The Great Jazz Fan Tanking Dilemma

December 13th, 2013 | by Scott Stevens
Photo courtesy of Garrett Ellwood, Getty Images

Photo courtesy of Garrett Ellwood, Getty Images

It’s been just over a quarter of the season, and so far Jazz fans have found themselves stuck between a rock and a hard place. The rock being progress, while the hard place is the upcoming draft. So what is a fan to do? Cheer for your team and still hope they lose? Pretty much.

So how did this happen? Well, the Jazz opened up the season much worse than anyone could have anticipated. Sure, no one was picking them as a dark horse team of the West, but occasional members of the media had Utah as at least as a League Pass team from time to time. After all, the CORE FOURTM existed! So jumping out to the worst start in franchise history and owning the league-worst record caught all of us by surprise.

When something like that happens, it’s easy to lose hope and go all in on the draft. The Jazz really weren’t showing any signs of promise yet and rather than settling for kind-of-bad, they might as well be REALLY bad. Right? Who knows, maybe Jabari will come knocking?

Then Trey Burke comes back. Suddenly, this team has a little spark in them, winning three out of four games. Who do they think they are, the Spurs? And just like that, Jazz fans find themselves in the current James-Franco/Aron-Ralston-esque dilemma a la 127 Hours. While you could technically call that stretch a “winning streak,” it was anything but that in my opinion. They might win a few games, but they’re far from being a good team. How else can you win three of four and remain in last place? Not this year.

If there’s one thing I’ve learned from all this already, staying in last place takes almost as much effort as fighting for first place. At least from a fan perspective. Each win is bittersweet. Being a fan means cheering for your team through the good times and bad, and herein lies the root of the dilemma. We want to see Burke run as floor general; we want Hayward to become a consistent 20-10 guy; we want Favors to dominate the paint. But where is the line between watching progress unfold and understanding the need for a true number one option? Even the casual Jazz fan knows that this team needs a key piece in the upcoming draft. If beating the Kings gets in the way of that, then put on your jester outfit and lose to the Kings no matter what it takes.

Speaking of the Kings, the last two games against Sac-Town are perfect examples of this idea. Last Saturday at home, the Jazz showed what they were made of. Other than a botched defensive assignment of, oh I don’t know, guarding a three when you’re up three with only a few seconds to play, the Jazz had that game won. But they were smarter than that. Maybe that assignment wasn’t botched at all: they had the Kings right where they wanted them but decided to hand it over in overtime. I’m totally okay with that kind of loss, actually. We still got four quarters of solid Jazz basketball. We got to see progress and still chalk up the loss tally.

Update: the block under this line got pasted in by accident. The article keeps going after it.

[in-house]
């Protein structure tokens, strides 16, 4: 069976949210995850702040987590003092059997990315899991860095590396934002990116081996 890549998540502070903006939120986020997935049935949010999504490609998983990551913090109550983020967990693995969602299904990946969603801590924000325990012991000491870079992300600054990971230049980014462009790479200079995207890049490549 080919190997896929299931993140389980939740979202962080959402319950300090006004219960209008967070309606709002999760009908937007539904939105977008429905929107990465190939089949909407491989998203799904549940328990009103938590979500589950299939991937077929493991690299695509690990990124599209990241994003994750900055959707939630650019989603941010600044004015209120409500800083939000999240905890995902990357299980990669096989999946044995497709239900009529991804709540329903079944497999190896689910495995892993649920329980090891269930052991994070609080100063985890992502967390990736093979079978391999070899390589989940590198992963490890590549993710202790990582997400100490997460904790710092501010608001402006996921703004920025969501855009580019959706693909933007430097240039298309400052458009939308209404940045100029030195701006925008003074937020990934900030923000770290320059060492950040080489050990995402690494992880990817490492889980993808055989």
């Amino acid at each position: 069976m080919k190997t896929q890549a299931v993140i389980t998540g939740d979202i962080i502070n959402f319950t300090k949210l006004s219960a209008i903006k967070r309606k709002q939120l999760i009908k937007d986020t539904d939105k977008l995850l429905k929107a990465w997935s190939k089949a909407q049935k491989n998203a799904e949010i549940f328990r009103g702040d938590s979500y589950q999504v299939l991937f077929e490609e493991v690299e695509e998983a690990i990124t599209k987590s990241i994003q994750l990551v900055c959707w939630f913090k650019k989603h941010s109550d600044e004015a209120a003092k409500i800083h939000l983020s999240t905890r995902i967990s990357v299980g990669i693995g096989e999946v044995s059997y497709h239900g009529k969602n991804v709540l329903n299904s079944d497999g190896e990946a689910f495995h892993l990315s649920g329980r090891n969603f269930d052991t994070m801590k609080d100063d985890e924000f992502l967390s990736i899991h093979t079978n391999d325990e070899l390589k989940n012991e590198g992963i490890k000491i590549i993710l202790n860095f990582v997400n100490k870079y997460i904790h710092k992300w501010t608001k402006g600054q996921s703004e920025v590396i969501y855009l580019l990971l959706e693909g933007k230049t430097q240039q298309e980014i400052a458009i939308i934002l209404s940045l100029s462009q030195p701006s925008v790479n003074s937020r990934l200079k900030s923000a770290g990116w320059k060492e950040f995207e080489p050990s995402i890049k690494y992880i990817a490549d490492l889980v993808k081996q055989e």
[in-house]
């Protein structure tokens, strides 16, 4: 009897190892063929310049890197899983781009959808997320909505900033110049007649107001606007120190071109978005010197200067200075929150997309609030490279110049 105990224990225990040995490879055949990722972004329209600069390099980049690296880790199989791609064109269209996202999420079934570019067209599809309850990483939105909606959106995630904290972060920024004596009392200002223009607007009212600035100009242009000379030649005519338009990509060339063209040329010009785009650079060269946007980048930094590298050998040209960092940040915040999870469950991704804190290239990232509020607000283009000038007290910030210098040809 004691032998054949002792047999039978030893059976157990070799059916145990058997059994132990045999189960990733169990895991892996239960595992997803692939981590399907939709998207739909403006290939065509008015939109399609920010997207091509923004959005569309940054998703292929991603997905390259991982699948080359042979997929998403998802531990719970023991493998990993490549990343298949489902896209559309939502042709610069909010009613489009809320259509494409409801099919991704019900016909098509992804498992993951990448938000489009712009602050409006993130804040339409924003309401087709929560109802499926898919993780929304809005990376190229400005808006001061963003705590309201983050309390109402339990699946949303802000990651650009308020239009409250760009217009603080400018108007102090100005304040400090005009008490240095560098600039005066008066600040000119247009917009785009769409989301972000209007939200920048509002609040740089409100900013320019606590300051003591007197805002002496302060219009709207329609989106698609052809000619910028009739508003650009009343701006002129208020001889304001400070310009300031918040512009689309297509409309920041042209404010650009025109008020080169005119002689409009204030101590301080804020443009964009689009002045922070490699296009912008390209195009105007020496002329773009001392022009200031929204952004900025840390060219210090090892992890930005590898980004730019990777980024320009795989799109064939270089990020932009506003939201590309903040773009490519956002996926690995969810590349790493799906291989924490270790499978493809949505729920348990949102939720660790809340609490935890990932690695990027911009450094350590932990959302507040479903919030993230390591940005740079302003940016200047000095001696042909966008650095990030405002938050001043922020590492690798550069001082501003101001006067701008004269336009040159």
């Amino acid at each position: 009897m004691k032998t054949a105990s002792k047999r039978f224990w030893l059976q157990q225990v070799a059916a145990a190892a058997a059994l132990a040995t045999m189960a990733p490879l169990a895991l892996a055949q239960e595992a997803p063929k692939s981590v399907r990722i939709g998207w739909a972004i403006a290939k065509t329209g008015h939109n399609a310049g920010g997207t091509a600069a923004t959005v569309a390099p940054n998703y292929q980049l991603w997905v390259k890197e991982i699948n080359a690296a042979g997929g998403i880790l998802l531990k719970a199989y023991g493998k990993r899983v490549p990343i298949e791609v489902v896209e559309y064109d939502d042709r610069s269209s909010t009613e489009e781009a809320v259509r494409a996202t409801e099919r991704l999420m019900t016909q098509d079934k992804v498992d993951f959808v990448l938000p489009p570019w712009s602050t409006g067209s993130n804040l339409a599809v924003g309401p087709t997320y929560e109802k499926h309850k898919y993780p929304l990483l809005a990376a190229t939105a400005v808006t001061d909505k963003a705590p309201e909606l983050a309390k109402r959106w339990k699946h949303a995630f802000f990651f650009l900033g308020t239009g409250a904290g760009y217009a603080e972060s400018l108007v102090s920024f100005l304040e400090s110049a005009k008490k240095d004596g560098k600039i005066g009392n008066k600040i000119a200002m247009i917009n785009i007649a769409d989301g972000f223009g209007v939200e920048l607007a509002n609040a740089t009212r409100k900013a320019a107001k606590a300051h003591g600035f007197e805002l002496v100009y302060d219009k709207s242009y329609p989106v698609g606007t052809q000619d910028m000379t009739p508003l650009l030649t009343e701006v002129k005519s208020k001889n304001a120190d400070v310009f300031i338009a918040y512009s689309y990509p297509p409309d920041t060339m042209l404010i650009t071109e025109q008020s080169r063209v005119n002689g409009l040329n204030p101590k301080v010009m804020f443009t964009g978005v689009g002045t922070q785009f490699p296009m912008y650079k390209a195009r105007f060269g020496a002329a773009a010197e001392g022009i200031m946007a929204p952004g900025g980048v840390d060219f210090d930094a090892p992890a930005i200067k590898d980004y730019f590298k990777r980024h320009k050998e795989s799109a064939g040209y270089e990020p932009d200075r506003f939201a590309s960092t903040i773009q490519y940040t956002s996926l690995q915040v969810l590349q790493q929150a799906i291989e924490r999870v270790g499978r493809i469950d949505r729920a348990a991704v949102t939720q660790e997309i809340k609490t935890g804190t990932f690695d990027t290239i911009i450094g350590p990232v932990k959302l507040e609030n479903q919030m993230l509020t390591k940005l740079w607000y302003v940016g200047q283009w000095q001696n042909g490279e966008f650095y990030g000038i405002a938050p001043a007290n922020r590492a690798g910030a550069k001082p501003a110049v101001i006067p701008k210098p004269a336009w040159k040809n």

The most recent game in Sacramento, however, was a little heavy handed on the positive side. The Jazz shot lights out and won by a comfortable margin. Every now and then, a win like that is good for morale. It helps steady the ship during a rocky season. But a win against a team like that is really like a double loss. We lose ground in the lottery odds, and they gain ground. The only team that Jazz fans should really want to beat is the Warriors, because the Jazz own GSW’s pick.

With a whopping five wins now, there are a few other examples of smart losses and dumb wins. We battled hard against Portland, even Indiana among others. But what it ultimately comes down to is short term versus long term. Winning feels good in the short term, while losing is the best thing for the long term, despite how counterintuitive that sounds.

It’s a tough pill to swallow. Fans want their team to win, and it will never be easy to cheer for losses. But a little bit of pain right now would potentially alleviate a lot of pain in years to come. For the time being, Jazz fans will simply have to pick their poison.

By no means does either choice make you a bad fan.

Scott Stevens

A voice of the everyday Jazz fan. Scott works as a creative writer at an advertising agency in Los Angeles. Sticking it to Laker fans every chance he gets. A former "Jazz Rowdy" and avid interneter with production and writing experience on global sports brands. He has lived everywhere from Texas to DC, and all the way to Thailand. He now happens to live on a boat.